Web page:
This page contains a Flash digital edition of a book.
Labware suppliers in partnership to create solutions for chemical compound and drug discovery laboratories

COMPUTYPE, INC. AND Wheaton Industries have partnered to help biopharmaceutical companies improve

standard laboratory processes such as sample tracking and inventory management through the use of pre-labeled 2D barcoded glass microtubes. Computype and Wheaton’s collaboration points to a trend where labware suppliers are increasingly working together to find solutions to help customers increase productivity. “We’re always looking for ways to

improve efficiencies and productivity in lifescience laboratories,” said Computype Laboratory Market Manager Eric Isberg. “Partnerships, especially in the research lab environment, are a resourceful, strategic way to help our customers solve challenges such as lost productivity due to tedious tasking.” For example, Computype and

Wheaton recently partnered to improve automation in a drug discovery and development laboratory through the introduction of the EZ Ex-Traction 2D barcoded glass microtube. “We were looking to convert to a tube-centric inventory system down to the mircotube format. We knew we

were spending too much time on manual tracking and inventory, and we were eager to further automate our tare-weighing and storage processes,” said Lexicon Lab Automation Specialist Sean Schuette. “By using glass microtubes pre-labeled with 2D barcodes, we dramatically improved both tracking efficiency and accuracy. We reduced our tube-loss rate to nearly zero – a significant improvement.” Wheaton’s borosilicate glass

microtubes avoid introducing leachables or plasticizers into assays, and can be customized to fit any application. Similarly, Computype’s pre-barcoded labware services eliminate the need to manually label tubes, vials, plates and slides. “It’s satisfying to develop a product

that results in tangible improvements for a customer,” said Wheaton Account Manager Tracie Tonetta. “Our collaboration with Computype has produced something that will be valuable to other drug discovery laboratories because of its precision engineering, durability and 2D barcode technology.” ■

ML Studying cervical cancer

A BREAKTHROUGH IN studying cervical cancer has enabled researchers to produce sufficient amounts of a protein produced by HPV – now they hope to develop drugs to target this protein. Researchers from the University of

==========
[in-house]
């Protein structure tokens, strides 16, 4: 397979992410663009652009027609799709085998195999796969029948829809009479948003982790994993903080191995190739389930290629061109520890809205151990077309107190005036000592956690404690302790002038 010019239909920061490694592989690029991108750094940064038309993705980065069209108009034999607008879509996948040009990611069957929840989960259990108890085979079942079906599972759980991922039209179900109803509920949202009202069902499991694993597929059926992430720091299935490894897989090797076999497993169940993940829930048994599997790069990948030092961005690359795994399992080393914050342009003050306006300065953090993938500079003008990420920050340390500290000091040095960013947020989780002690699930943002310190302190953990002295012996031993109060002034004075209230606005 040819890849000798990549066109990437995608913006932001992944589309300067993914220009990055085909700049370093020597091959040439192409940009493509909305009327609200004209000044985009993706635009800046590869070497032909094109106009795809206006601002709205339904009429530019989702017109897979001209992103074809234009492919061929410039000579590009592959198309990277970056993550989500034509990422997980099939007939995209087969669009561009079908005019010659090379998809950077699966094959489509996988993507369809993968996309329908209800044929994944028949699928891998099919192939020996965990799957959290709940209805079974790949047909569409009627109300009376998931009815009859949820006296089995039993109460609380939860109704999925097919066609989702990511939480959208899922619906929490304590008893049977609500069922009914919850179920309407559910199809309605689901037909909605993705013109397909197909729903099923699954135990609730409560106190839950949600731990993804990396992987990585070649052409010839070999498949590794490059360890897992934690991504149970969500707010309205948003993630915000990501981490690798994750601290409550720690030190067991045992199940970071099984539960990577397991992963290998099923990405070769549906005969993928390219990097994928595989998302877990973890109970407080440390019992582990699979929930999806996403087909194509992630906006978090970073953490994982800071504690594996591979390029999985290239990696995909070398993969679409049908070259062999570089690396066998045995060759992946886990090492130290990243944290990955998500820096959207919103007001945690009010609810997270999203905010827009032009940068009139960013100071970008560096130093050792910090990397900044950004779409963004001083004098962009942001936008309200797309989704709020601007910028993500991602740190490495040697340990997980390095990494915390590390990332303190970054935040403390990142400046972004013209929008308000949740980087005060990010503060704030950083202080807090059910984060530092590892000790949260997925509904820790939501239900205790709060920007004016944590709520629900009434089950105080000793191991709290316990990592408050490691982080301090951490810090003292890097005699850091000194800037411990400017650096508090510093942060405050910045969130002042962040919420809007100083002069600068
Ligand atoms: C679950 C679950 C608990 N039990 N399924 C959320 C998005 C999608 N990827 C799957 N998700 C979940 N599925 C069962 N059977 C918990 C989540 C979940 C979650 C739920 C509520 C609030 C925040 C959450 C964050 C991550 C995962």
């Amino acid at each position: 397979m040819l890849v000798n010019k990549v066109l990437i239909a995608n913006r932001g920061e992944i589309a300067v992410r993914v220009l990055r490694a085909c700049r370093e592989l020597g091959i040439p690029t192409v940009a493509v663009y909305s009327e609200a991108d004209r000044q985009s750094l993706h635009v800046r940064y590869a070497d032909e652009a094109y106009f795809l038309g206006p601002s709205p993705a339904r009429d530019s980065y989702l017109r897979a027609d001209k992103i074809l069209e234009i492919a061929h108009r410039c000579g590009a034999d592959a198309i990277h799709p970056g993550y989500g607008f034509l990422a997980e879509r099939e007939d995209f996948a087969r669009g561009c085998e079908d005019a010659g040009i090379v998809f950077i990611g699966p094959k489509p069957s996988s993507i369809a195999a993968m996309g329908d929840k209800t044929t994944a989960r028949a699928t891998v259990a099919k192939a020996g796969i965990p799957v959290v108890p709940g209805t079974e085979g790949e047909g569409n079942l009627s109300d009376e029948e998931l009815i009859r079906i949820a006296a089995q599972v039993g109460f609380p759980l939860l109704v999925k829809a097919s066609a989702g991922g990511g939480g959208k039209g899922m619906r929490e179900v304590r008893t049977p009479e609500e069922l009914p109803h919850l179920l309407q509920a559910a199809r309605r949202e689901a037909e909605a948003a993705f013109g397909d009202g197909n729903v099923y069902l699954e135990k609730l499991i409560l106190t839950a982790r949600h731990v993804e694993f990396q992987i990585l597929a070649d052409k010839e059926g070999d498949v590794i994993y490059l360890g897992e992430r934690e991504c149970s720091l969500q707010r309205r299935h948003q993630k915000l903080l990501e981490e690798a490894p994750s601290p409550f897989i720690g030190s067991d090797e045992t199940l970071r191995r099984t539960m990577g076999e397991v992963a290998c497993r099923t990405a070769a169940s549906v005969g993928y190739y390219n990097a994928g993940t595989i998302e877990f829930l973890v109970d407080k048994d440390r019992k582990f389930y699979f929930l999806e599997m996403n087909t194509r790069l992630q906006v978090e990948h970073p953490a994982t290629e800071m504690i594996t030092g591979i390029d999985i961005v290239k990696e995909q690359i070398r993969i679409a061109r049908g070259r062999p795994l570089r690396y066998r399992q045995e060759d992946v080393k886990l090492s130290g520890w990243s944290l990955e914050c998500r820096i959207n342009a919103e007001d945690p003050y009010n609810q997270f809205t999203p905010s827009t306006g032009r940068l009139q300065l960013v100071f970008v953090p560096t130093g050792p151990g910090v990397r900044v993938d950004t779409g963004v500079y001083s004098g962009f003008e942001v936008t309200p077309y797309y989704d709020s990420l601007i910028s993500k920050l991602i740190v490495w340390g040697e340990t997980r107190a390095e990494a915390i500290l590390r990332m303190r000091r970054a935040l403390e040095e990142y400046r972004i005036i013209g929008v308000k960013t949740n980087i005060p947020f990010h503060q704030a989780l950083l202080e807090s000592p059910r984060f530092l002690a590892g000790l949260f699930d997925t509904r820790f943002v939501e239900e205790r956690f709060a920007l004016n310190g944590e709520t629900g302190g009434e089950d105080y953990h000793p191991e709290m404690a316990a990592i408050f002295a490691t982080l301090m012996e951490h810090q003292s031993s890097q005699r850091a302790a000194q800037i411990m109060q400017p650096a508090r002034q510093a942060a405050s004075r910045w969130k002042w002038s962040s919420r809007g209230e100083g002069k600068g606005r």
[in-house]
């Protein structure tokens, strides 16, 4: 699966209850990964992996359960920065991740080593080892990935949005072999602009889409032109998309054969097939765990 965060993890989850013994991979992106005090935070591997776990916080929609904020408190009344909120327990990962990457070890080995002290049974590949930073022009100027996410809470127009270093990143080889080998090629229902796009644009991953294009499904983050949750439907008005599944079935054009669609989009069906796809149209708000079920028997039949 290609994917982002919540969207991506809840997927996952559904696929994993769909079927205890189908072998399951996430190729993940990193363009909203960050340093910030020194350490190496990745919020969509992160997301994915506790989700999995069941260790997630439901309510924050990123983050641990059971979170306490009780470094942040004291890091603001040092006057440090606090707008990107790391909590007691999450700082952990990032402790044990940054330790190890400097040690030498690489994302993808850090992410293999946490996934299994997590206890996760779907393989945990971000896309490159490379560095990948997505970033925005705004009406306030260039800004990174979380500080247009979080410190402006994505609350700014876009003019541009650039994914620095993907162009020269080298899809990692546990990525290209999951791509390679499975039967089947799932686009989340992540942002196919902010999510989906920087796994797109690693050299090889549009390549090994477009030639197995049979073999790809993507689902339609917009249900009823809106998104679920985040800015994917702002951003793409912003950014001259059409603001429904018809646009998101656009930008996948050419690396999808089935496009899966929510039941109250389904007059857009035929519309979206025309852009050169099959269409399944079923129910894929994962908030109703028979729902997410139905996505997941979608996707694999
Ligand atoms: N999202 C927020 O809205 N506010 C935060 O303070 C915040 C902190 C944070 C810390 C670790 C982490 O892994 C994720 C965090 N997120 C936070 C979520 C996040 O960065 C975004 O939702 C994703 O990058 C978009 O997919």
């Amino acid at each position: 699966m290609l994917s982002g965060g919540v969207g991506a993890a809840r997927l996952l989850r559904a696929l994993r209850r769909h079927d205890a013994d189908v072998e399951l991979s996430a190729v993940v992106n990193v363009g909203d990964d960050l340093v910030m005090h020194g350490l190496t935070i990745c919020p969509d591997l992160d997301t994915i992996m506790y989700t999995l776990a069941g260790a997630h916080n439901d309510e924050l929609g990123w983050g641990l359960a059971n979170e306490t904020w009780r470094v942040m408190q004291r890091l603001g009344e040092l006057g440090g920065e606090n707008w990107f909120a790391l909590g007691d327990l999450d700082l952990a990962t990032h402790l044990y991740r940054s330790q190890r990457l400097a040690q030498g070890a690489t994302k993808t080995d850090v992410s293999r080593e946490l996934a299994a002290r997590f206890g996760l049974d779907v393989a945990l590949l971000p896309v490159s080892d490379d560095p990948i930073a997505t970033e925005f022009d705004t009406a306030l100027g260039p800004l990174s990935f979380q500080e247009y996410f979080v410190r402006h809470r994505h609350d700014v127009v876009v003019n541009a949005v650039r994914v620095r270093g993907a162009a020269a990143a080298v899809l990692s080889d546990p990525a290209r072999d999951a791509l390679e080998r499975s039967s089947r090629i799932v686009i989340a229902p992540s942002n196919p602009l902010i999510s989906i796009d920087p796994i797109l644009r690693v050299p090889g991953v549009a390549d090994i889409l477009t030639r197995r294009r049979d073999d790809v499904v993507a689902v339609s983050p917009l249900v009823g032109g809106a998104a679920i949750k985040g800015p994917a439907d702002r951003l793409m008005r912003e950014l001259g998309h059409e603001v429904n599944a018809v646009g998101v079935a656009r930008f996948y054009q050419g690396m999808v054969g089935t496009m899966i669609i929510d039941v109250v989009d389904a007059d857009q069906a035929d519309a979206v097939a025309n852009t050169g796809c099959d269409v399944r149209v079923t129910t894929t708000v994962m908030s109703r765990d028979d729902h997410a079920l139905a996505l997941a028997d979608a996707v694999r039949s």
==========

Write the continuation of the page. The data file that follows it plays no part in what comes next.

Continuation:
Leeds were the first to produce adequate amounts of E5 – a protein produced by the human papilloma virus (HPV) which is capable of transforming cells and initiating cancer. This meant they could study it in the laboratory in detail for the first time. “We are really excited about this study,”

said leader Dr Andrew Macdonald. “Very little is known about this protein because no one has ever really been able to express it in


the lab in sufficient quantities to study it, but we have recently learned how to do that.” Macdonald and his colleagues discovered

the E5 protein forms a ring like structure that is able to puncture cell membranes, creating what is known as a virus encoded ion channel. Now, they hope to target therapeutic drugs at the channel to try and block the pore. “There is a major drive in the HPV

community to develop therapeutics, hand in hand with the cervical cancer vaccination, but the question has always been ‘what do you target?’” said Macdonald. “We have now found a function that we can use to target these drugs.” ■



Page 1  |  Page 2  |  Page 3  |  Page 4  |  Page 5  |  Page 6  |  Page 7  |  Page 8  |  Page 9  |  Page 10  |  Page 11  |  Page 12  |  Page 13  |  Page 14  |  Page 15  |  Page 16  |  Page 17  |  Page 18  |  Page 19  |  Page 20  |  Page 21  |  Page 22  |  Page 23  |  Page 24  |  Page 25  |  Page 26  |  Page 27  |  Page 28  |  Page 29  |  Page 30  |  Page 31  |  Page 32  |  Page 33  |  Page 34  |  Page 35  |  Page 36  |  Page 37  |  Page 38  |  Page 39  |  Page 40